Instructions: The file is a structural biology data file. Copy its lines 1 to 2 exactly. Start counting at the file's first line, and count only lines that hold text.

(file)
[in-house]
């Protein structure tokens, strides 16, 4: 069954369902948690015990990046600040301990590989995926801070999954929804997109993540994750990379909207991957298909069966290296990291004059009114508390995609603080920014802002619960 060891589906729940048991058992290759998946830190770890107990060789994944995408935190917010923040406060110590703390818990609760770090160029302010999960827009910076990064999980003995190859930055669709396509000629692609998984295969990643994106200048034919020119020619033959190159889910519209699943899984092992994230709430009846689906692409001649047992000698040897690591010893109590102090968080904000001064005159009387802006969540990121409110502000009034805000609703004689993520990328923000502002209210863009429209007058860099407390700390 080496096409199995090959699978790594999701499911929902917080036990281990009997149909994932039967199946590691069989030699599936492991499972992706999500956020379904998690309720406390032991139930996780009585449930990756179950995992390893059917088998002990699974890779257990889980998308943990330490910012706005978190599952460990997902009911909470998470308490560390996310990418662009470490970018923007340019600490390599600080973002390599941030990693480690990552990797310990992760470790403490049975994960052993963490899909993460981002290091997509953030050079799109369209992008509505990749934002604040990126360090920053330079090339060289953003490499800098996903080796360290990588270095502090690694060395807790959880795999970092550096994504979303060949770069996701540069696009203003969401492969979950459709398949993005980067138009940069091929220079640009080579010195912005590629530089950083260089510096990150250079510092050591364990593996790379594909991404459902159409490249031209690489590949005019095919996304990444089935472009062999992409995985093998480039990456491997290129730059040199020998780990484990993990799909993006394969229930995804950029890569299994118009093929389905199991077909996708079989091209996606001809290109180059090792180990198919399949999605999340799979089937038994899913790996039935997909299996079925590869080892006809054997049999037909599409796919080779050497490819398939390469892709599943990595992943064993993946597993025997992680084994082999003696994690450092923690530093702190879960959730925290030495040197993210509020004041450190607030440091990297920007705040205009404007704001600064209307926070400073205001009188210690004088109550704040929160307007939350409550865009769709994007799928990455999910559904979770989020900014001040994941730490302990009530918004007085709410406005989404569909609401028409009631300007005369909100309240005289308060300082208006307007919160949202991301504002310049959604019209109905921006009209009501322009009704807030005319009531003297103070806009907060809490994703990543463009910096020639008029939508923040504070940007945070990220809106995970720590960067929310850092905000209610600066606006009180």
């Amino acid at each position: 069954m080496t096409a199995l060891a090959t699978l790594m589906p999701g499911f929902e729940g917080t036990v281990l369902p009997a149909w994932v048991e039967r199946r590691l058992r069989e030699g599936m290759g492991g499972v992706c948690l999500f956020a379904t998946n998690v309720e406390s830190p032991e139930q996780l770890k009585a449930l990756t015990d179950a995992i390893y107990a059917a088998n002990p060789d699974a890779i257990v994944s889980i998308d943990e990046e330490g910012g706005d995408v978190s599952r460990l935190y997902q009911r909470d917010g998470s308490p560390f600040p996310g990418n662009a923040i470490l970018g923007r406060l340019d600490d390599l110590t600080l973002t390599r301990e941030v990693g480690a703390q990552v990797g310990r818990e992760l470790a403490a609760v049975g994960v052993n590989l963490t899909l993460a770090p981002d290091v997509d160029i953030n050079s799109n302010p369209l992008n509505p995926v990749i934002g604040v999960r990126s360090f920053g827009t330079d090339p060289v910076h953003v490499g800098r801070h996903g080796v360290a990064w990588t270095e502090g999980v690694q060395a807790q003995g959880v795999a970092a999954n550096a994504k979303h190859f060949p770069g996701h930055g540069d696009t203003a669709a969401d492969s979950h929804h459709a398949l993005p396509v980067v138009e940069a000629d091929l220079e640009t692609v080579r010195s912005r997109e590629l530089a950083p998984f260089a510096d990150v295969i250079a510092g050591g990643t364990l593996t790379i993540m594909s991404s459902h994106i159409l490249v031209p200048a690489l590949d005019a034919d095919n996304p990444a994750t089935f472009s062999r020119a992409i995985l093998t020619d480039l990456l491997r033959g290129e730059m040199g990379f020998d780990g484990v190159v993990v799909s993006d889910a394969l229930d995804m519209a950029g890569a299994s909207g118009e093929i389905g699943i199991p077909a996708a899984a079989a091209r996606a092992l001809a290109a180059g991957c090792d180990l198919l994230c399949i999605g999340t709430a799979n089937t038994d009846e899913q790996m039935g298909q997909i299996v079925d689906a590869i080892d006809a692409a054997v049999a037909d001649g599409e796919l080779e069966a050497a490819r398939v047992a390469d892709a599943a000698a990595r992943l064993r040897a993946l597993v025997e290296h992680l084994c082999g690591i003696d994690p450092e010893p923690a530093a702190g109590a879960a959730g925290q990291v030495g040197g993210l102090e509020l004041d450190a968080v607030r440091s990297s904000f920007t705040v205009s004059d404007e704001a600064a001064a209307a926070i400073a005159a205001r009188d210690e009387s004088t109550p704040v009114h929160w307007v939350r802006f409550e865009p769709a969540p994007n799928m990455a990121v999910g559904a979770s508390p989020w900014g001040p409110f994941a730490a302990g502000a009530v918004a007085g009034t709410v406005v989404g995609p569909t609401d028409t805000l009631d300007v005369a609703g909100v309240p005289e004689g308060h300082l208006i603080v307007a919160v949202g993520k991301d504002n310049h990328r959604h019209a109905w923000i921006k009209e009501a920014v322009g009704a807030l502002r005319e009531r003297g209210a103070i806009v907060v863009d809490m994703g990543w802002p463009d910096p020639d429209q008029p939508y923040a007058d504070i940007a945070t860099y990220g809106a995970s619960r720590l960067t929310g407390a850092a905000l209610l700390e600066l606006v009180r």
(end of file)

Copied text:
[in-house]
């Protein structure tokens, strides 16, 4: 069954369902948690015990990046600040301990590989995926801070999954929804997109993540994750990379909207991957298909069966290296990291004059009114508390995609603080920014802002619960 060891589906729940048991058992290759998946830190770890107990060789994944995408935190917010923040406060110590703390818990609760770090160029302010999960827009910076990064999980003995190859930055669709396509000629692609998984295969990643994106200048034919020119020619033959190159889910519209699943899984092992994230709430009846689906692409001649047992000698040897690591010893109590102090968080904000001064005159009387802006969540990121409110502000009034805000609703004689993520990328923000502002209210863009429209007058860099407390700390 080496096409199995090959699978790594999701499911929902917080036990281990009997149909994932039967199946590691069989030699599936492991499972992706999500956020379904998690309720406390032991139930996780009585449930990756179950995992390893059917088998002990699974890779257990889980998308943990330490910012706005978190599952460990997902009911909470998470308490560390996310990418662009470490970018923007340019600490390599600080973002390599941030990693480690990552990797310990992760470790403490049975994960052993963490899909993460981002290091997509953030050079799109369209992008509505990749934002604040990126360090920053330079090339060289953003490499800098996903080796360290990588270095502090690694060395807790959880795999970092550096994504979303060949770069996701540069696009203003969401492969979950459709398949993005980067138009940069091929220079640009080579010195912005590629530089950083260089510096990150250079510092050591364990593996790379594909991404459902159409490249031209690489590949005019095919996304990444089935472009062999992409995985093998480039990456491997290129730059040199020998780990484990993990799909993006394969229930995804950029890569299994118009093929389905199991077909996708079989091209996606001809290109180059090792180990198919399949999605999340799979089937038994899913790996039935997909299996079925590869080892006809054997049999037909599409796919080779050497490819398939390469892709599943990595992943064993993946597993025997992680084994082999003696994690450092923690530093702190879960959730925290030495040197993210509020004041450190607030440091990297920007705040205009404007704001600064209307926070400073205001009188210690004088109550704040929160307007939350409550865009769709994007799928990455999910559904979770989020900014001040994941730490302990009530918004007085709410406005989404569909609401028409009631300007005369909100309240005289308060300082208006307007919160949202991301504002310049959604019209109905921006009209009501322009009704807030005319009531003297103070806009907060809490994703990543463009910096020639008029939508923040504070940007945070990220809106995970720590960067929310850092905000209610600066606006009180």